More and more companies are announcing their intention to become climate-neutral and numerous companies already offer climate-neutral products or services: From climate-neutral parcel delivery to air travel. But what exactly do the companies' net-zero targets mean? Is the target set ambitious? And what role does offsetting play, i.e., purchasing carbon credits that are accounted against the company's own climate target? The approaches behind the proclaimed targets are often difficult to understand. Against this background, this Zukunftsimpuls provides ten recommendations for the definition and implementation of neutrality targets. Among other things, the authors advocate the use of a robust database as the basis for net-zero targets, emphasize the importance of transparent communication, and highlight the role that offsetting should play. Purchased carbon credits should make as limited a contribution as possible for meeting climate targets and should only be used to offset emissions that cannot be reduced or avoided. More generally, net-zero targets should not be made the sole criterion for ambitious climate strategies. Rather, they are a building block of a much more comprehensive strategy of corporate climate action.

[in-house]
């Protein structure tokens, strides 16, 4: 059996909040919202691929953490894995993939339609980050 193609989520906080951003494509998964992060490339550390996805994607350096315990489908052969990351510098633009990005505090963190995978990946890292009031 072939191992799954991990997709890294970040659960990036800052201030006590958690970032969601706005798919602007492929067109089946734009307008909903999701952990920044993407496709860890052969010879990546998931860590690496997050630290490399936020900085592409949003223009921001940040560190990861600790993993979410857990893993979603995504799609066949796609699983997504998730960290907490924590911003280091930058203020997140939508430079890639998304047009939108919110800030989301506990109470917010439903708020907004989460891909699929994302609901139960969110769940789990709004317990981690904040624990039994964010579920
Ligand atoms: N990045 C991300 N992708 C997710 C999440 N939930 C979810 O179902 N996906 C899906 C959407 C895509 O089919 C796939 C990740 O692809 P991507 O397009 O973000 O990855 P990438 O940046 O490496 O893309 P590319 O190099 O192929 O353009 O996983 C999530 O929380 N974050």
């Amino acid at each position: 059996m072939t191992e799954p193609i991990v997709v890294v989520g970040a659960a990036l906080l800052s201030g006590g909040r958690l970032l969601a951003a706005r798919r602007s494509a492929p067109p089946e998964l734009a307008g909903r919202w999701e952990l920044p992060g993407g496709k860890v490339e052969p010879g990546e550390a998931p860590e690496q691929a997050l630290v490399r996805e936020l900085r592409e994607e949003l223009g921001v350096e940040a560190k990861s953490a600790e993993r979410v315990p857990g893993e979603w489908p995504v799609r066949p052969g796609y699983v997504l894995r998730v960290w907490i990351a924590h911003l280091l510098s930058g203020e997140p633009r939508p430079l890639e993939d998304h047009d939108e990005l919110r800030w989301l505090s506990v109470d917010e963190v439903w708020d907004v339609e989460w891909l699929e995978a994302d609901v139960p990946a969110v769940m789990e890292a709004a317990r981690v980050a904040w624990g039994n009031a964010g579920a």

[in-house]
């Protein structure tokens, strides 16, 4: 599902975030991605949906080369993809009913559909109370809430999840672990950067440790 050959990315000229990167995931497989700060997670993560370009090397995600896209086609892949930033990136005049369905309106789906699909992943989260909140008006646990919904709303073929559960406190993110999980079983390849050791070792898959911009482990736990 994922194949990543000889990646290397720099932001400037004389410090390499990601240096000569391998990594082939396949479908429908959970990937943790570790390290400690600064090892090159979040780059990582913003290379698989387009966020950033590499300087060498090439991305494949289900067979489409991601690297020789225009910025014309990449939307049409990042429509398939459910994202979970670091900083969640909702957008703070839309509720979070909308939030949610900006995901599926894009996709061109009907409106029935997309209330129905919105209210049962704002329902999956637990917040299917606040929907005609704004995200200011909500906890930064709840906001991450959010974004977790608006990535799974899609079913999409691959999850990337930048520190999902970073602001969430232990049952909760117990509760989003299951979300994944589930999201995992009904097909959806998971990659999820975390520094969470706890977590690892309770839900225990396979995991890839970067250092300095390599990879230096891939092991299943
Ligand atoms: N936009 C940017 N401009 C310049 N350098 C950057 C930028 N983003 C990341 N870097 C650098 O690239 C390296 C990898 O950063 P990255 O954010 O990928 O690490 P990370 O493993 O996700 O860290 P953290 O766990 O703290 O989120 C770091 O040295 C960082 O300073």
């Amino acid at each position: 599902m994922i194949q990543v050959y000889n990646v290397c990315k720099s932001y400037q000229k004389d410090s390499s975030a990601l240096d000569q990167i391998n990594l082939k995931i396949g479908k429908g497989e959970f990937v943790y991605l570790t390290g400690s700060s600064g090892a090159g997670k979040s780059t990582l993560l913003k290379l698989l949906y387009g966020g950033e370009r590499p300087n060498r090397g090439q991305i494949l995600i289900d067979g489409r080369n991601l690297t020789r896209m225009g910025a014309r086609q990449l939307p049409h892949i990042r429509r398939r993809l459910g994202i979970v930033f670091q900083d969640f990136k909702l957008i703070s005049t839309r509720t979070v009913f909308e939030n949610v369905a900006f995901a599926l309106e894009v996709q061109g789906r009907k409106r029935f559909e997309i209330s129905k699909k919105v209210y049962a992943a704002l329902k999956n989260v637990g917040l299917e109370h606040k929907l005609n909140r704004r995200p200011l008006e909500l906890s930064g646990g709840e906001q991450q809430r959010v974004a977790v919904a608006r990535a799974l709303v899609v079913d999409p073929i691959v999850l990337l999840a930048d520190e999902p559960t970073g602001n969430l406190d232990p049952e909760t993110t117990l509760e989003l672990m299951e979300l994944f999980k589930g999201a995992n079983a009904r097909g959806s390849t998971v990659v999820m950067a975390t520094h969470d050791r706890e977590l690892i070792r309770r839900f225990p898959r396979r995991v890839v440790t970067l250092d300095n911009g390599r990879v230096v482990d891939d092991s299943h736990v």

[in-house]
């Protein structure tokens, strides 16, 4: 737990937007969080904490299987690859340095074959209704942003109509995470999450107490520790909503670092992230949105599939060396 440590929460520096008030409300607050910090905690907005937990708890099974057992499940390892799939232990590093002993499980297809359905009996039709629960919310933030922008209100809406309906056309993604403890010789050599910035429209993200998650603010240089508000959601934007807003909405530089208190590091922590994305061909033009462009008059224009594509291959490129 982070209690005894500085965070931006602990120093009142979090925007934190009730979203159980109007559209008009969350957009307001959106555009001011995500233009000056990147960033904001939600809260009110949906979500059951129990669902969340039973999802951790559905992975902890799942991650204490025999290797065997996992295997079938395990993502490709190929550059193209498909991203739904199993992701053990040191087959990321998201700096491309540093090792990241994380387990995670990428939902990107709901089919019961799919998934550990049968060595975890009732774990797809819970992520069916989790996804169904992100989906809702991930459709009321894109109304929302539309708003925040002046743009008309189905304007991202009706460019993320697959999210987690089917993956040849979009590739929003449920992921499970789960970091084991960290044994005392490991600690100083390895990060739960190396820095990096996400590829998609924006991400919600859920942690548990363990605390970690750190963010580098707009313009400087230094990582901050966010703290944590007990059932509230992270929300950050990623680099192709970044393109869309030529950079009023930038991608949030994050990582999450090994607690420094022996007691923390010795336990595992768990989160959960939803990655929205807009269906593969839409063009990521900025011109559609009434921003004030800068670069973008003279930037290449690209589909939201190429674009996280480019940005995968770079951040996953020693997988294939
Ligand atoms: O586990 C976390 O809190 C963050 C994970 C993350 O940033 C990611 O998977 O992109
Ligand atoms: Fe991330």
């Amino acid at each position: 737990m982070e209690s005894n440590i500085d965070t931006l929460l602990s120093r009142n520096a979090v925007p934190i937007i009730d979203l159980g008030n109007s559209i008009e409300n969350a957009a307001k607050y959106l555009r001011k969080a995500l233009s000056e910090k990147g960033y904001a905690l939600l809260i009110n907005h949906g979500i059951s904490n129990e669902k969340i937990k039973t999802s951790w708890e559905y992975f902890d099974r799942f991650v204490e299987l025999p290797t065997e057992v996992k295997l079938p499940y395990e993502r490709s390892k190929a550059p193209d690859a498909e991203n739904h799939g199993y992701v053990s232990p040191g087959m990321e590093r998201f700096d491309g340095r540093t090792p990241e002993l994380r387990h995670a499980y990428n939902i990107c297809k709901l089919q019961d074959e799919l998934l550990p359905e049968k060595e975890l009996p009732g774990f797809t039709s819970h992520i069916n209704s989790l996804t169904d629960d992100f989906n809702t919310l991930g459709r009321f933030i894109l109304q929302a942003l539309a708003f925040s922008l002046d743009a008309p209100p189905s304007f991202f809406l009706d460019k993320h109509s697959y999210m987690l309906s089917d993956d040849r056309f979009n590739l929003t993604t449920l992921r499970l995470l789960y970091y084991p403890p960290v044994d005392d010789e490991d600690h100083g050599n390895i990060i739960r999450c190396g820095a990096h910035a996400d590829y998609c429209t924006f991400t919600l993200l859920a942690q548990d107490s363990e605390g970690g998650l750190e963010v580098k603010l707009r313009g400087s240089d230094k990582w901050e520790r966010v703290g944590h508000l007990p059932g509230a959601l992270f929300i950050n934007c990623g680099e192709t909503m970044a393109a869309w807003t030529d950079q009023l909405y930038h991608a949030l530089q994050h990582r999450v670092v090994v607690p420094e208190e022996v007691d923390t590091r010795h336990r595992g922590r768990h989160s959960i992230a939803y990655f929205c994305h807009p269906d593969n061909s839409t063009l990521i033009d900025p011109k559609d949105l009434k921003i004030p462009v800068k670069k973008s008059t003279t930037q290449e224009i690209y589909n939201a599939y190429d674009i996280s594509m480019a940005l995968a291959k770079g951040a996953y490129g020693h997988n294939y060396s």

Nicolas Kreibich, Jens Teubler, Markus Kühlert, Nadine Braun, Victoria Brandemann:
Climate Neutrality in Business: Ten Recommendations for Implementation
(Zukunftsimpuls no. 20)